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A discretionary trust can offer many benefits to you as a business owner. If used correctly, it can, among other benefits, protect your assets from your business creditors and lower the tax you pay. Suppose you have decided to set up a discretionary trust to hold your personal assets, or as a business structure for your business. To help, this article sets out five considerations you should make before setting up a discretionary trust.

What is a Discretionary Trust? 

A discretionary trust is a legal relationship between a trustee and a beneficiary, where the trustee holds a legal interest in an asset for the benefit of the beneficiaries. A discretionary trust is distinguishable from other types of trust structures, due to the trustee’s broad discretion to distribute the trust income. It can decide which beneficiaries receive a trust income and how much those beneficiaries receive. The beneficiaries cannot demand the trustee to make a payment to them. 

A discretionary trust is not a separate legal entity. Therefore, it cannot accept liability or contract in its name or own any property. Instead, the trustee accepts the liability, enters contracts, and owns property on behalf of the trust’s beneficiaries in its capacity as the trustee.

Five Things to Consider

1. Ensure You Establish Your Discretionary Trust Correctly 

The law requires you to take concrete steps to establish a trust properly. Not doing so could mean your trust is invalid. To properly establish a trust, there must be a clear intention to create a trust, and a person (called a settlor) must make a payment to the trustee (called settlement money). The settlement money becomes the first ‘trust fund’.

You can typically deal with the requirement to have a clear intention to create a trust by having precise wording to that effect in the trust deed. The trust deed is the document that sets out the terms under which you create the trust. The trust’s relevant parties must also sign the trust deed, and the trustee must pay stamp duty, depending on the jurisdiction where you establish the trust.

In the case of a discretionary trust, the parties that must sign the trust deed are the trustee, settlor, and, if applicable, the appointor.

2. Who Are The Beneficiaries of My Discretionary Trust?

Beneficiaries of a trust are those who ultimately have the benefit of the trust assets. Therefore, you must consider who will become the beneficiaries of your trust. Most discretionary trusts have primary beneficiaries and then classes of beneficiaries. Primary beneficiaries are the beneficiaries who are identified explicitly in the trust deed by name. A class of beneficiaries are a class of people who you identify as being a beneficiary. Examples of a class of beneficiaries are the children, grandchildren, or descendants of a certain person. This helps to ensure certain categories of people are beneficiaries without having to identify them each individually.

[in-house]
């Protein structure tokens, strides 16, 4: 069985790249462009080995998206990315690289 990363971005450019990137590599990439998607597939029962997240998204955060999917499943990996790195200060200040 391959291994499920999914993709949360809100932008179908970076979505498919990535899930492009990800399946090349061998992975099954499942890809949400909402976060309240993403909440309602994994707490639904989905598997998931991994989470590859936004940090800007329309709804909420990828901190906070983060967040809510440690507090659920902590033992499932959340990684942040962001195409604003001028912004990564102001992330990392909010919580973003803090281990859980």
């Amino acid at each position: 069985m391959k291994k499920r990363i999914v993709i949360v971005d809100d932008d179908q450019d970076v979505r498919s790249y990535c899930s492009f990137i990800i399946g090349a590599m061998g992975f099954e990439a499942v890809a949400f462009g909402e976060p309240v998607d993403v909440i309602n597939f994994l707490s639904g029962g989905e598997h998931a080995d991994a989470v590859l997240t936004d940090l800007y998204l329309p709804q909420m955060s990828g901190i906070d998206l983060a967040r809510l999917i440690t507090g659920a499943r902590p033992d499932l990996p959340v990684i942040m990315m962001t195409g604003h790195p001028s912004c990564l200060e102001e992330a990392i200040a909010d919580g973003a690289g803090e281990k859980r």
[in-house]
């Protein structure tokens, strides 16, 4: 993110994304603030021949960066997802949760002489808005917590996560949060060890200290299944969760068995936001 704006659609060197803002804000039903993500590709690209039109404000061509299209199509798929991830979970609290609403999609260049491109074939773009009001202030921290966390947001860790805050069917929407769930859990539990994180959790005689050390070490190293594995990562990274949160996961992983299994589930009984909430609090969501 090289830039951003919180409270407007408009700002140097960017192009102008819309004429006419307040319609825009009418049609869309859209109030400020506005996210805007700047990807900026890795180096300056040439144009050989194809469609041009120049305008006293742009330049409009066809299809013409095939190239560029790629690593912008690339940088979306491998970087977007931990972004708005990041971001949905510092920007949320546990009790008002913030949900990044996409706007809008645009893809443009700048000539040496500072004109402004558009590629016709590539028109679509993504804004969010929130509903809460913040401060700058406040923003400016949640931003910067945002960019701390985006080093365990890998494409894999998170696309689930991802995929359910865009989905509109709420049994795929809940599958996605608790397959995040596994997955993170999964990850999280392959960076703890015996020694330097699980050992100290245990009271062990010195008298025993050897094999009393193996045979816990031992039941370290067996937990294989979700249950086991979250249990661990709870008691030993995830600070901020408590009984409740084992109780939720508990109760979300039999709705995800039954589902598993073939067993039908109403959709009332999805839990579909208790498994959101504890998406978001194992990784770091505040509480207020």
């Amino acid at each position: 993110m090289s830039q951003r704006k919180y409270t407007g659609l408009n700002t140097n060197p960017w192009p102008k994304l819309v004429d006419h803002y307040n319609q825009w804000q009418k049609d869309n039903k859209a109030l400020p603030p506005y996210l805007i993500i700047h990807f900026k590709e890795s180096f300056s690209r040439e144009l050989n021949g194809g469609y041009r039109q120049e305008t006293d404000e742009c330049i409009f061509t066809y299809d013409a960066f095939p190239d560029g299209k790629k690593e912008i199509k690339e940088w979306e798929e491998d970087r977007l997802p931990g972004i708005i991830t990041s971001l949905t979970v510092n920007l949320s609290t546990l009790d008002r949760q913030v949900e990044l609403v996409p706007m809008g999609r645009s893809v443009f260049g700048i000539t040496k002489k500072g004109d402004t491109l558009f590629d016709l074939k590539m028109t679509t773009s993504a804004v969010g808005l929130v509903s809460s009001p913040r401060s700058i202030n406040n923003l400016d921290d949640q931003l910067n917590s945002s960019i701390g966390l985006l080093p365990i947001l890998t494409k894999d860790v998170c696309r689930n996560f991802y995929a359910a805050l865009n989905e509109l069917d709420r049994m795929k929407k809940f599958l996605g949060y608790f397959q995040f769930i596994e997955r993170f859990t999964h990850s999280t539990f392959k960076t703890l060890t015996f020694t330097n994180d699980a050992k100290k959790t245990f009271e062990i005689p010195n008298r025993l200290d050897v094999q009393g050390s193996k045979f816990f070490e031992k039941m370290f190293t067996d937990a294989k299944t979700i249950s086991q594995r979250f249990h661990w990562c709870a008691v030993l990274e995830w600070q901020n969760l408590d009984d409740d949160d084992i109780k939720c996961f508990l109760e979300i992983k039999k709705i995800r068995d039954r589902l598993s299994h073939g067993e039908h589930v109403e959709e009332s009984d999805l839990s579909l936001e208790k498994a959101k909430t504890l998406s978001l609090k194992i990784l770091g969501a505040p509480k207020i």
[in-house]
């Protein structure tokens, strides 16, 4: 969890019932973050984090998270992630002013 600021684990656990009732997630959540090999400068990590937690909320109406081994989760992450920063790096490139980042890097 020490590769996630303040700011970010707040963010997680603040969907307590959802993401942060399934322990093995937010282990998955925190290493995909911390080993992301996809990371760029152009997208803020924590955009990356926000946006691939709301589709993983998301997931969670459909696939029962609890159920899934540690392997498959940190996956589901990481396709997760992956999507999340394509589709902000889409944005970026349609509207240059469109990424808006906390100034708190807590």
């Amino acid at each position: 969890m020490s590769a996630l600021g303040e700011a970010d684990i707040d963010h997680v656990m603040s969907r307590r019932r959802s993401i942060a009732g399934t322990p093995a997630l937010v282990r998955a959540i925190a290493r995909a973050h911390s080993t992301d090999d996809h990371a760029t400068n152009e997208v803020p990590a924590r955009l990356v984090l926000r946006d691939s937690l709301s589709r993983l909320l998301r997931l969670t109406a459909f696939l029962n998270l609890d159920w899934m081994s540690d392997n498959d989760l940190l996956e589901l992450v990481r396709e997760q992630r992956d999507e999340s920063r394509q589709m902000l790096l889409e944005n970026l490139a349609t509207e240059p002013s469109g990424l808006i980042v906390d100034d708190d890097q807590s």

3. Should I Use a Corporate Trustee?

A trustee can either be an individual or a company. A corporate trustee can have many benefits, including limiting your liability. As noted above, a trustee enters contracts and accepts liabilities on behalf of the trust. Thus, having a corporate trustee can limit your personal exposure to any of the trust’s liabilities. A corporate trustee is also easier to manage due to its perpetual life (unlike a human) and easiness to effect a change of control.

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4. What Powers Will the Trustee Have?

Notwithstanding the broad powers of a trustee, it must deal with the trust assets and the trust in general in accordance with the terms of the trust deed. Therefore, you should set out the powers a trustee has in the trust deed, especially regarding distributing the trust income. This is especially crucial where the trustee is likely to change in the lifetime of the trust. 

Some terms that you should deal with in the trust deed are:

  • the determinations a trustee must take before it distributes the income;
  • how the trustee will manage any money that doesn’t fall within the trust fund; 
  • the remuneration for the trustee for managing the trust; and 
  • how the trust will pay costs associated with managing the trust like expenses and outgoings. 

5. Do You Need an Appointor for Your Trust?

An appointor is the ultimate controller of a discretionary trust, because they generally can remove or appoint the trustee. It is not compulsory to have an appointor in a discretionary trust, but you may choose to have an appointor if appropriate for your circumstances. If you decide to have an appointor, you may consider having more than one appointor to balance the power. There should also be precise mechanisms in the trust deed to deal with circumstances where the appointor(s) becomes deceased or loses legal capacity. 

LegalVision cannot provide legal assistance with this topic. We recommend you contact your local law society.

Frequently Asked Questions

What are the benefits of a discretionary trust?

A discretionary trust can help protect your assets in the event of a bankruptcy, litigation or other legal procedures. This is because you are no longer the legal owner of your assets under a discretionary trust.

Who should I choose as the beneficiaries of my trust?

The beneficiaries of your trust will benefit from the assets in the trust. Therefore, you may want to select your children, grandchildren or other family members. However, you have the ultimate decision over who you select as a beneficiary.


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